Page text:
1. Welcome to SportsJournalists.com, a friendly forum for discussing all things sports and journalism.

    Your voice is missing! You will need to register for a free account to get access to the following site features:
    • Reply to discussions and create your own threads.
    • Access to private conversations with other members.
    • Fewer ads.

    We hope to see you as a part of our community soon!

Robert Novak retires due to "dire" brain tumor

Discussion in 'Sports and News' started by PopeDirkBenedict, Aug 4, 2008.

  1. PopeDirkBenedict

    PopeDirkBenedict Active Member


    No matter what you think of his personality or politics, his column was legendary
  2. Ben_Hecht

    Ben_Hecht Active Member

    Column was most useful, once you read between the lines and managed to filter out the utter bullshit.
  3. DanOregon

    DanOregon Well-Known Member

    Between him and Russert, the Washington media scene won't ever be the same.
  4. Jesus_Muscatel

    Jesus_Muscatel Active Member

    Godspeed, Mr. Novak.
  5. Jesus_Muscatel

    Jesus_Muscatel Active Member

    passing along something my dad sent me ...


    By Jules Witcover

    WASHINGTON--The decision of veteran political columnist Robert D. Novak to retire after 45 years as the nation’s most prodigious and arguably most provocative journalistic voice was clearly not a matter of personal choice.

    Only the recent discovery of a brain tumor and what he called a "dire" prognosis could have forced Novak to lay down his life-long mission of afflicting the comfortable in politics with indefatigable old-fashioned fact-seeking. Retirement was totally foreign to his nature, to the point that on learning of his illness he had said only that he was "suspending my journalistic work for an indefinite but, God willing, not too lengthy period."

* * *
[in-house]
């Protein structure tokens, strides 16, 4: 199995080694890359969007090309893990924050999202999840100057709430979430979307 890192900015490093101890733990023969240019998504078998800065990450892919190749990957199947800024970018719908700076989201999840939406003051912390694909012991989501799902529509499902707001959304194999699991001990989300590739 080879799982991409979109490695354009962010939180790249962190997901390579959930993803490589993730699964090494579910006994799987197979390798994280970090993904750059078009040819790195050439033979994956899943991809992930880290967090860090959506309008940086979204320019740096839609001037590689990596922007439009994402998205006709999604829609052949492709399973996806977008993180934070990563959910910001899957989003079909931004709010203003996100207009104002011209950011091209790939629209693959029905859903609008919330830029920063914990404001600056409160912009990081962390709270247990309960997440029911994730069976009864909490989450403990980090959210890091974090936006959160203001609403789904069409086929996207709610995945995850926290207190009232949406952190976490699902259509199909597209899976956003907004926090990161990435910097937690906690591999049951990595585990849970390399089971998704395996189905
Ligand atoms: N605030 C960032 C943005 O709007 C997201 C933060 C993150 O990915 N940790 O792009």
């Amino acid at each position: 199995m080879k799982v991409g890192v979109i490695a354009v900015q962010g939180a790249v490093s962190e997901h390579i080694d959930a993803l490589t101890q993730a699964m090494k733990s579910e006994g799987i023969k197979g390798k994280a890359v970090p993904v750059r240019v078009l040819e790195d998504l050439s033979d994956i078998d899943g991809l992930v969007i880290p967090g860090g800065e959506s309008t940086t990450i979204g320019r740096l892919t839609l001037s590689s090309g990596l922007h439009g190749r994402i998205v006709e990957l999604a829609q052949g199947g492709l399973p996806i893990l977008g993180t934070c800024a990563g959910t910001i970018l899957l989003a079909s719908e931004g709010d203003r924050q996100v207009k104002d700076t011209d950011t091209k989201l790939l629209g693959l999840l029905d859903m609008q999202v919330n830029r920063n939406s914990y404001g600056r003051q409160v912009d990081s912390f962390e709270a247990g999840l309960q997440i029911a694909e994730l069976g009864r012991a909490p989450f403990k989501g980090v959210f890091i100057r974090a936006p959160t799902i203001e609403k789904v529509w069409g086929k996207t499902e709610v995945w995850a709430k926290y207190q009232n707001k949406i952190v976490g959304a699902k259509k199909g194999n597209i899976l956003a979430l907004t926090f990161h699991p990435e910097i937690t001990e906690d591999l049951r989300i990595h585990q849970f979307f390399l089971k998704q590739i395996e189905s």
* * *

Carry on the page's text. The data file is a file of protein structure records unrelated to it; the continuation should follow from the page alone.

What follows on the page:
Unlike most of his competitors in the column-writing business, Novak for more than half a century, back to when he worked for the United Press wire service and later the Wall Street Journal, has been first and foremost the ultimate shoe-leather reporter.

    While his increasingly conservative viewpoints over the years have made him the favorite journalistic target of liberal politicians and readers, he has remained through that long period the nonpareil workhorse in his field. He has repeatedly broken stories left and right while others in the rarified atmosphere of punditry have been content with thumb-sucking.

    His recent memoir, "The Prince of Darkness," the nickname playfully pinned on him by a colleague long ago for his brooding countenance and purveyance of impending doom, chronicled a host of exclusive reports and the zest with which he pursued and unearthed them over the years.

    Novak’s pugnaciousness inevitably made him a television celebrity as the era of the talking head evolved, and his dour on-screen persona brought him an army of liberal critics. Many who have known him only from his often pessimistic columns and television utterances mistakenly judged the man to be truly what his nickname suggested.

    In private, however, Novak has long had a much lighter, more temperate and above all generous side that has brought him a wide circle of friends among politicians and fellow journalists alike. In those ranks I proudly belong, while differing with him sharply on most of his politics.

    Though he has been widely viewed by readers as a knee-jerk conservative, on paramount issues such as the calamity of the American invasion and occupation Iraq we have been in agreement.